Showing posts with label Zukofsky. Show all posts
Showing posts with label Zukofsky. Show all posts

Wednesday, March 13, 2013

Robert Creeley & Louis Zukofsky
having a chat
in 1961

(being a link to the recording
on the PennSound Zukofsky page)

Thursday, October 19, 2006

I make use of a lot of bots, automated web tools and searches that bring me things in which I might be interested. For example, a good percentage of the various overseas web stories about poetry I sometimes link to here come from a daily search of all news items tracked by Google. Once you peel off the clichéd pieces that seem to pockmark the world’s media – Local Author’s Work Accepted for New Anthology (almost invariably one of the vanity press publications that Gary Sullivan was targeting when he first invented flarf) – and the usual gaggle of book reviews (it is startling just how few newspapers bother to get decent writers for their reviews of poetry), a significant portion of what remains will give you a perspective on the world of poetry you might not otherwise come up with on your own.

Likewise I have standing “keyword” searches on eBay & elsewhere for work by writers & musicians in whom I have an interest. It was in that connection a couple of weeks back that I came across a Louis Zukofsky item that I had never before seen firsthand, and at a price that was notably lower than any of the copies listed as available on The item, Zukofsky’s Found Objects, is a chapbook issued in 1962 by H.B. Chapin as Blue Grass no. 3  from Georgetown, Kentucky.

The subtitle of the book, 1962-1926, offers a sense of its organization, reverse chronological order, something I think I’ve seen elsewhere only in Early Days Yet, the collected poems of Allen Curnow, the late (& definitely great) New Zealand poet. It’s a slim volume, just 44 pages, only eleven poems, tho the poems include “Mantis” and “Poem Beginning ‘The’” among them. At the time, only one of the poems here, “The Ways,” had not yet appeared in any book. The “book of origin” for every other poem here is duly noted at the end of each text. (But, in the Johns Hopkins edition of Zukofsky’s Collected Short Poetry, Found Objects is not credited as the source book for this poem, but rather After I’s.) Typed rather than typeset, Found Objects reflects a particular moment in Zukofsky’s career, the instant before he becomes – after four decades of work – widely read & influential.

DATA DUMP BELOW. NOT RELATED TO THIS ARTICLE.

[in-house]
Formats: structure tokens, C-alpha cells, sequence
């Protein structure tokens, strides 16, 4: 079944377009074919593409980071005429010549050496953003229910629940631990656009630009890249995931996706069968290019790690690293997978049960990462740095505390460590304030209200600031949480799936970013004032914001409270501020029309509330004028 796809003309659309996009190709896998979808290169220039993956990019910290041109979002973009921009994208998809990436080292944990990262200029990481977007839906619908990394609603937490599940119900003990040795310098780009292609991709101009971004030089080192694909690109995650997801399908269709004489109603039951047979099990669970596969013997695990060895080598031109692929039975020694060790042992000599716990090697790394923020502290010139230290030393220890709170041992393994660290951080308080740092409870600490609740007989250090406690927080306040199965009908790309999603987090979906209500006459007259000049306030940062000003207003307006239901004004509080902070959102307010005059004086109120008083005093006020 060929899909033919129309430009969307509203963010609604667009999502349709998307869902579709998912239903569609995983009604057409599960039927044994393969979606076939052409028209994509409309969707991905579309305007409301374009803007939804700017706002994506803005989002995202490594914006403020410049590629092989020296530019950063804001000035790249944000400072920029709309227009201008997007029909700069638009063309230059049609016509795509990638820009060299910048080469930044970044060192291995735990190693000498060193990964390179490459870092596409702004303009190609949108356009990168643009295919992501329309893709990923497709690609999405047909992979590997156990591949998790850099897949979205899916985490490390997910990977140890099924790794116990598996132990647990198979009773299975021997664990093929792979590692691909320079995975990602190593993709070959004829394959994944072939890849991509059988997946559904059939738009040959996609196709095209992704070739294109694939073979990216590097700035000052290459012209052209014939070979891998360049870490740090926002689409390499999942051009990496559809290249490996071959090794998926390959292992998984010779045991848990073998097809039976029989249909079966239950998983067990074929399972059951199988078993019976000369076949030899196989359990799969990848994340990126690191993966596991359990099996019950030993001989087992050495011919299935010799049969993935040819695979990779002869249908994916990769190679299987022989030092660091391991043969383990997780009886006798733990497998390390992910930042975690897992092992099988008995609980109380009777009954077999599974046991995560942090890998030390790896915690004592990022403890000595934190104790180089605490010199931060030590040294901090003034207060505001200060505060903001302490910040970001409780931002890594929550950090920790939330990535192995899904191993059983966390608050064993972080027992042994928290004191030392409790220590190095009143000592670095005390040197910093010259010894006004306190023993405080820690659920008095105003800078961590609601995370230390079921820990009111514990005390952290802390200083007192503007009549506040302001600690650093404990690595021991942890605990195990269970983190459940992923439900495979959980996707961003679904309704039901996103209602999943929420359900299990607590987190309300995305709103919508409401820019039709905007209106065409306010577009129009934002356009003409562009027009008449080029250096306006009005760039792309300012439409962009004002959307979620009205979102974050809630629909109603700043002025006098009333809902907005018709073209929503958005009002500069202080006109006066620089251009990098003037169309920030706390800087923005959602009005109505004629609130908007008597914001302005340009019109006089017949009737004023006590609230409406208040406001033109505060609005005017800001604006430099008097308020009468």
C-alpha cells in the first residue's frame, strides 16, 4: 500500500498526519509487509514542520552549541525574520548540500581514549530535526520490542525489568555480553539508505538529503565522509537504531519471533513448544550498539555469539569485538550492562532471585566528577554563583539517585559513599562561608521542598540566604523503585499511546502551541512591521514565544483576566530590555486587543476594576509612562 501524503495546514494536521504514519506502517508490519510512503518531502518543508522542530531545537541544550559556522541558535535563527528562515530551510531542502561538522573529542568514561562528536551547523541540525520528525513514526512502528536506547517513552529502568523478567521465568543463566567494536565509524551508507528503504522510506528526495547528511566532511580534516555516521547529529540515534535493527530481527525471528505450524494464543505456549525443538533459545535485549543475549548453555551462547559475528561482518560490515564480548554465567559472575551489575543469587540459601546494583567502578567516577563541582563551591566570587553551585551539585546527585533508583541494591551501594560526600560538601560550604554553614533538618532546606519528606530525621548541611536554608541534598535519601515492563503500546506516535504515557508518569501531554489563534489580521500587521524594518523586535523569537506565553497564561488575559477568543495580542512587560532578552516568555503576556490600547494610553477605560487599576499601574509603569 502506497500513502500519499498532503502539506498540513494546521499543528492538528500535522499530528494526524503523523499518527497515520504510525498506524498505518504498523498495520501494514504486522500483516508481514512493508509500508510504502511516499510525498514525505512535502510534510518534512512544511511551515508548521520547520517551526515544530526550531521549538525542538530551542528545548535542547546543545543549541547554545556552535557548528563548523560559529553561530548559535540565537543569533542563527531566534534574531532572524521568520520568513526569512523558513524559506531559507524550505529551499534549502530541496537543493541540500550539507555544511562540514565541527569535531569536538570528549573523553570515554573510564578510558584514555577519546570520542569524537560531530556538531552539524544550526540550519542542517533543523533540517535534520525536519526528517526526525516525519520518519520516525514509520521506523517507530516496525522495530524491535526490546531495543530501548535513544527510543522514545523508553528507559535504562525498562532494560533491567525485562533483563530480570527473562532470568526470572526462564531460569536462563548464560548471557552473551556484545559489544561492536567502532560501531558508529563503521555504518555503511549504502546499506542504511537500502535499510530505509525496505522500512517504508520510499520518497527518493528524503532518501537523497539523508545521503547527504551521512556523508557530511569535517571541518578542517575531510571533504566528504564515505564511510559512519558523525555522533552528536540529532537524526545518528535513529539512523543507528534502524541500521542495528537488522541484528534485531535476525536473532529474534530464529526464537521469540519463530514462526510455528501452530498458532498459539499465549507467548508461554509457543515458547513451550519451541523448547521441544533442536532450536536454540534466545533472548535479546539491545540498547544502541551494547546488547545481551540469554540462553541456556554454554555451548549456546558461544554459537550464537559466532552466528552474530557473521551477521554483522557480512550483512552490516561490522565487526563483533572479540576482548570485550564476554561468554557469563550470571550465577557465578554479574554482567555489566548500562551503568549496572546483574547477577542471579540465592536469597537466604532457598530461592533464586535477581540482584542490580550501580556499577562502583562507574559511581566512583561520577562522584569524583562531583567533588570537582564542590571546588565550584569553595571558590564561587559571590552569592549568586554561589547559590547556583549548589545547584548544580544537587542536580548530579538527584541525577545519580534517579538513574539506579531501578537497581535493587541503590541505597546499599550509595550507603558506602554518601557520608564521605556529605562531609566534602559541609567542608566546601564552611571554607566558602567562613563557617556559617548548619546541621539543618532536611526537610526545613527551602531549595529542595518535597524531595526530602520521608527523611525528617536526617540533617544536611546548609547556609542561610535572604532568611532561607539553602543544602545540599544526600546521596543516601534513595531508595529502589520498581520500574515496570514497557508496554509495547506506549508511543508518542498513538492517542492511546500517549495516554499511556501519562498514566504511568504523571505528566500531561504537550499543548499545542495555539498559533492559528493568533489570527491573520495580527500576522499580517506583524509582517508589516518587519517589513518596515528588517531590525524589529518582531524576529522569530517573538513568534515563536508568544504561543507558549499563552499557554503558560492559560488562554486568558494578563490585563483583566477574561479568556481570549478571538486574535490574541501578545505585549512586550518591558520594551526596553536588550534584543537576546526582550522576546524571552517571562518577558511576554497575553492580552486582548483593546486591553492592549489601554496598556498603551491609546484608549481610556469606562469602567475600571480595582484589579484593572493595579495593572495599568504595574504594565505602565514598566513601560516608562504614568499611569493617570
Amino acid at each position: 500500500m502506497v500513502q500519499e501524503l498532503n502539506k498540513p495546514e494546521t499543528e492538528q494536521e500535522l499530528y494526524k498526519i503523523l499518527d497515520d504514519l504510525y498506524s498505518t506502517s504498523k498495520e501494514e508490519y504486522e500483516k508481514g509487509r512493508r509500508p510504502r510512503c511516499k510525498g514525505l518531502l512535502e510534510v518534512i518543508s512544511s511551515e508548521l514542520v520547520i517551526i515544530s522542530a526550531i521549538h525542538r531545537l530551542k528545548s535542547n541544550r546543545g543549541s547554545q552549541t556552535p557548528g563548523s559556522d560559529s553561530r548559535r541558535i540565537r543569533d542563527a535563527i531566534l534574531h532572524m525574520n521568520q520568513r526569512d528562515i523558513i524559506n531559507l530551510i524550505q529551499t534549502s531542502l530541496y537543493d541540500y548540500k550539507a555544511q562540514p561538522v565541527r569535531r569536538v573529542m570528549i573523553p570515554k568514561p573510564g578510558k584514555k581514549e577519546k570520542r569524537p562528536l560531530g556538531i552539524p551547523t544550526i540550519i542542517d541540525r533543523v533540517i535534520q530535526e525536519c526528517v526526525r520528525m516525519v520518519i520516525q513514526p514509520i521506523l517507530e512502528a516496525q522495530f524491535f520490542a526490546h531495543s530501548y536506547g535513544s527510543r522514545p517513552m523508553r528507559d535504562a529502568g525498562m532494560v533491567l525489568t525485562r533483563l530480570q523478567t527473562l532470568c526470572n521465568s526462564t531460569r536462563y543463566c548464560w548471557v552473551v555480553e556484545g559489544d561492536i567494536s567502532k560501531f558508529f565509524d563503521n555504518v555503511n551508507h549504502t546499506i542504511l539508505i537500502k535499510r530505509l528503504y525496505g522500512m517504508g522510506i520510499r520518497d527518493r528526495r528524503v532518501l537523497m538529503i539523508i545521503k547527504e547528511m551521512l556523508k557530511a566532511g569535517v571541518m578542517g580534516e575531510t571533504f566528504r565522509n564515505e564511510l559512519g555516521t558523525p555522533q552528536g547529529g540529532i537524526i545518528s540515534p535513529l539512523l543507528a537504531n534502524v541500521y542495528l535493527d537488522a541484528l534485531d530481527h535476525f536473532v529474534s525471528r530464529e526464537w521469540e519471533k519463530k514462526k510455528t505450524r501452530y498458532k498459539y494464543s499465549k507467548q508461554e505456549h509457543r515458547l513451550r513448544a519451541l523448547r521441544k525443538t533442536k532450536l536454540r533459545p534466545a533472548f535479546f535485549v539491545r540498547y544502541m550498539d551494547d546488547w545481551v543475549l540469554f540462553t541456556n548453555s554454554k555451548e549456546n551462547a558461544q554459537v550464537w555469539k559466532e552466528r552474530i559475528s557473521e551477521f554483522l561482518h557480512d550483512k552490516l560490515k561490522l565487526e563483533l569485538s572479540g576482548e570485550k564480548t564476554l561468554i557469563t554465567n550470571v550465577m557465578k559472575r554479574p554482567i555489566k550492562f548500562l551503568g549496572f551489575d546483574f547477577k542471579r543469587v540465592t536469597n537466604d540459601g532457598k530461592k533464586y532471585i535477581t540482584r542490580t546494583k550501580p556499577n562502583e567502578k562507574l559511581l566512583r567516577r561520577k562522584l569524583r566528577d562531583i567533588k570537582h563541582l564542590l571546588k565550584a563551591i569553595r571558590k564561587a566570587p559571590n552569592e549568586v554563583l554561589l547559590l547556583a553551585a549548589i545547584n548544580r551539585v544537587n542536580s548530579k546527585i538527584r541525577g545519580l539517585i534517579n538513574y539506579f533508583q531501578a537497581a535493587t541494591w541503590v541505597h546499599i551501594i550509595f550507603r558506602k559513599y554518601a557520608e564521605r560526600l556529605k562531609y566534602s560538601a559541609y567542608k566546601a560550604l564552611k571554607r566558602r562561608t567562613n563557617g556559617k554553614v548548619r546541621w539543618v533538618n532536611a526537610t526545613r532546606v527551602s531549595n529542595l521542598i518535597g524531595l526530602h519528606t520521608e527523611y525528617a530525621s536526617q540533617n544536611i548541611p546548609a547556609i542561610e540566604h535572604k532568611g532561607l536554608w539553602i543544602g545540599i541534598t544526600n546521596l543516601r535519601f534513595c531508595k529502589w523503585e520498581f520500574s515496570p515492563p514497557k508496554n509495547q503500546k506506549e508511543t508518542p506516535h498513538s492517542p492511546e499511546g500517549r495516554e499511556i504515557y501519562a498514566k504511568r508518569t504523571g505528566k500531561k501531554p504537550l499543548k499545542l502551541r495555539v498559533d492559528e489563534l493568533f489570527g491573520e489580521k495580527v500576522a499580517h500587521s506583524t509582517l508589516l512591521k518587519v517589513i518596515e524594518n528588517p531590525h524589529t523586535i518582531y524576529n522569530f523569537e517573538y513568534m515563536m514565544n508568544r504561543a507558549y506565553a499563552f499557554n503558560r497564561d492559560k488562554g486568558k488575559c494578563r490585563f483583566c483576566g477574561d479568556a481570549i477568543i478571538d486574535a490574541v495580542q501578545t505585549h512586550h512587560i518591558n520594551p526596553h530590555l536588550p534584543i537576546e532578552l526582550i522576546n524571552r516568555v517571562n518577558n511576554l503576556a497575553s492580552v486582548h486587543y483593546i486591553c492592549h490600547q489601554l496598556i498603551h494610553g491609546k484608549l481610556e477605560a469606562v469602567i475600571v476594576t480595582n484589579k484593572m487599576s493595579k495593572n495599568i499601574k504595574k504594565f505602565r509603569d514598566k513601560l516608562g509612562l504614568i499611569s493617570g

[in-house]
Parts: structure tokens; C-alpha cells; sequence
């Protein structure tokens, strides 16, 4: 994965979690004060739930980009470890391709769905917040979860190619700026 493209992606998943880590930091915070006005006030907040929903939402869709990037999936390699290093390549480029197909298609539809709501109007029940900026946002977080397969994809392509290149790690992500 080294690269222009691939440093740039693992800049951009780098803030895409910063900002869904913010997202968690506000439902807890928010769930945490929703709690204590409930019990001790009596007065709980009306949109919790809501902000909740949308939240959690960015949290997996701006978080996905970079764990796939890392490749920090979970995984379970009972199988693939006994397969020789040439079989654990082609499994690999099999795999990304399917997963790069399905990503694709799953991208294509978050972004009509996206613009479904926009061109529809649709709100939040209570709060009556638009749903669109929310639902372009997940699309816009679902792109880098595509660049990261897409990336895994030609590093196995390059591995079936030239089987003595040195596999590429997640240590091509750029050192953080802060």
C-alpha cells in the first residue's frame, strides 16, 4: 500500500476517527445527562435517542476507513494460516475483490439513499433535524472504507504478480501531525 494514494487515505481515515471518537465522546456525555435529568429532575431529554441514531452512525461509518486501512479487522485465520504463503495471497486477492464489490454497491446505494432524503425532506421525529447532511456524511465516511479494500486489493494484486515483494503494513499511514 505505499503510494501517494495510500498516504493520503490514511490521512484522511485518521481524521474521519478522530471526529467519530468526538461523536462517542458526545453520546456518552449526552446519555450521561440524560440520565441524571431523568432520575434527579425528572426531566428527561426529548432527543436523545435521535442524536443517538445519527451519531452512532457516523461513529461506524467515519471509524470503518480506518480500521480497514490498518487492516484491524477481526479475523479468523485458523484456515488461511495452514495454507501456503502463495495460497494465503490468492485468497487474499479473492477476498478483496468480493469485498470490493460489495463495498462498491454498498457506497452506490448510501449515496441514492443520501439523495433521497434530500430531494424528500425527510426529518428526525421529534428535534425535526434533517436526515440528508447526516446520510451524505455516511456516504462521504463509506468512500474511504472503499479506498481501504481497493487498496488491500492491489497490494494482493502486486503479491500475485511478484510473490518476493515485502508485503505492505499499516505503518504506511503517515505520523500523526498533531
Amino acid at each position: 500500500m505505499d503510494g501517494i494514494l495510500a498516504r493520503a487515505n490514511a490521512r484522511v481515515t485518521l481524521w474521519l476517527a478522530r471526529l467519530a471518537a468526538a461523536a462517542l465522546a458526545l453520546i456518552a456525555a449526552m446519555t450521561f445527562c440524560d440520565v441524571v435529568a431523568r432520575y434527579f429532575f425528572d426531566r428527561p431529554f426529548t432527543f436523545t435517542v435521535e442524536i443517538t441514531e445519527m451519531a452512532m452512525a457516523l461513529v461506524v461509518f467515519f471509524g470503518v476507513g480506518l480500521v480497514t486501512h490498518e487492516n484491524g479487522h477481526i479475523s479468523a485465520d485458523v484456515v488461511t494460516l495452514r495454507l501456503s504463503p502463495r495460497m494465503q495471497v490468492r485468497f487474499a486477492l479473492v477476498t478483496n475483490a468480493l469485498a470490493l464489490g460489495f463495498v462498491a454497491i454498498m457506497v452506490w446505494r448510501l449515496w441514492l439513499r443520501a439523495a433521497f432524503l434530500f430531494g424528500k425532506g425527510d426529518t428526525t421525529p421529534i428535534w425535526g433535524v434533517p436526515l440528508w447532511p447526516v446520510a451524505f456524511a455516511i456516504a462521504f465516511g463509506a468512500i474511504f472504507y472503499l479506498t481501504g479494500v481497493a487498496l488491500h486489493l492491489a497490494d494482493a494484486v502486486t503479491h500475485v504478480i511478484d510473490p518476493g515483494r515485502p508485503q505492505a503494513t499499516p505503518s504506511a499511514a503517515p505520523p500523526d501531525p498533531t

Like all of the Objectivists, Zukofsky went through a “quiet period,” going ten years between books between 1946 and 1956. This hiatus echoes – it’s what a financial analyst would characterize as a “trailing indicator” – the eight year break Zukofsky took from the composition of “A” between 1940 and ’48. Other Objectivists, including Carl Rakosi, George Oppen & Basil Bunting, all went through even deeper periods of silence & non-writing. At the time Zukofsky “went dark” publishing, he had had just three real books, his curious critical tome Le Style Apollinaire; 55 Poems, published in 1941, a good 13 years editing the Objectivist issue of Poetry, and Anew, published in 1946.

The seeds of Zukofsky’s eventual success lay in some typed pages of his poetry – this was literally pre-Xerox – that Robert Duncan took with him to Majorca in the early 1950s where he shared them, and his boundless enthusiasm, with new acquaintance Robert Creeley. By 1954, both had gone to teach at Black Mountain & were actively promoting Zukofsky and his writing to almost anyone who would sit still & listen. It was, in fact, one of the Black Mountain students, Jonathan Williams, who would publish the book, Some Time, that would return Zukofsky to print in 1956. But it is worth noting that Williams’ Jargon Press did so with just 300 copies hors commerce, plus another 50 copies numbered and signed.

Zukofsky’s two books in the 1940s, 55 Poems, published in 1941, and Anew, published in ’46, had at least been published by one of the more prolific publishers of poetry in the United States, James Decker of Prairie City, Illinois. Virtually unknown today¹, Decker was the Sun & Moon of its generation, publishing August Derleth, William Everson, Lorine Niedecker, Charles Henri Ford, Norman MacLeod, Edgar Lee Masters, Clark Mills, Edouard Roditi, Selwyn Schwartz, David Ignatow, Kenneth Patchen, Kenneth Rexroth & Parker Tyler in addition to a magazine & several anthologies during its 13-year run as a press.

Zukofsky’s first book with the press went through several bindings, if not multiple print runs, and thus probably got more visibility and distribution than Some Time received 15 years later. Indeed, Barely and Widely, Zukofsky’s next collection, printed in 1958, probably his best known volume prior to the publication of his collected short poems under the title All and the emerging publication of “A,was functionally self-published – the publisher is listed as Celia Zukofsky – again with an entire press run of just 300 copies.

If Zukofsky couldn’t get his poetry to stay in print, he could at least recycle poems in chapbooks to keep his work in front of readers. In 1962, two years before Found Objects, Celia edited a collection called 16 Once Published, containing works from Anew, Some Time, 55 Poems & Barely and Widely, published by the Scottish poet Ian Hamilton Finlay’s Wild Hawthorn press. It wasn’t until 1965, when “A” 1-12, which had been initially done in a limited edition by Black Mountain fellow traveler Cid Corman in 1959, was reprinted in the U.K., and then Denise Levertov (again a friend of Creeley & especially Duncan) brought out All in two volumes from Norton, that Zukofsky’s poetry finally became widely available (if barely understood).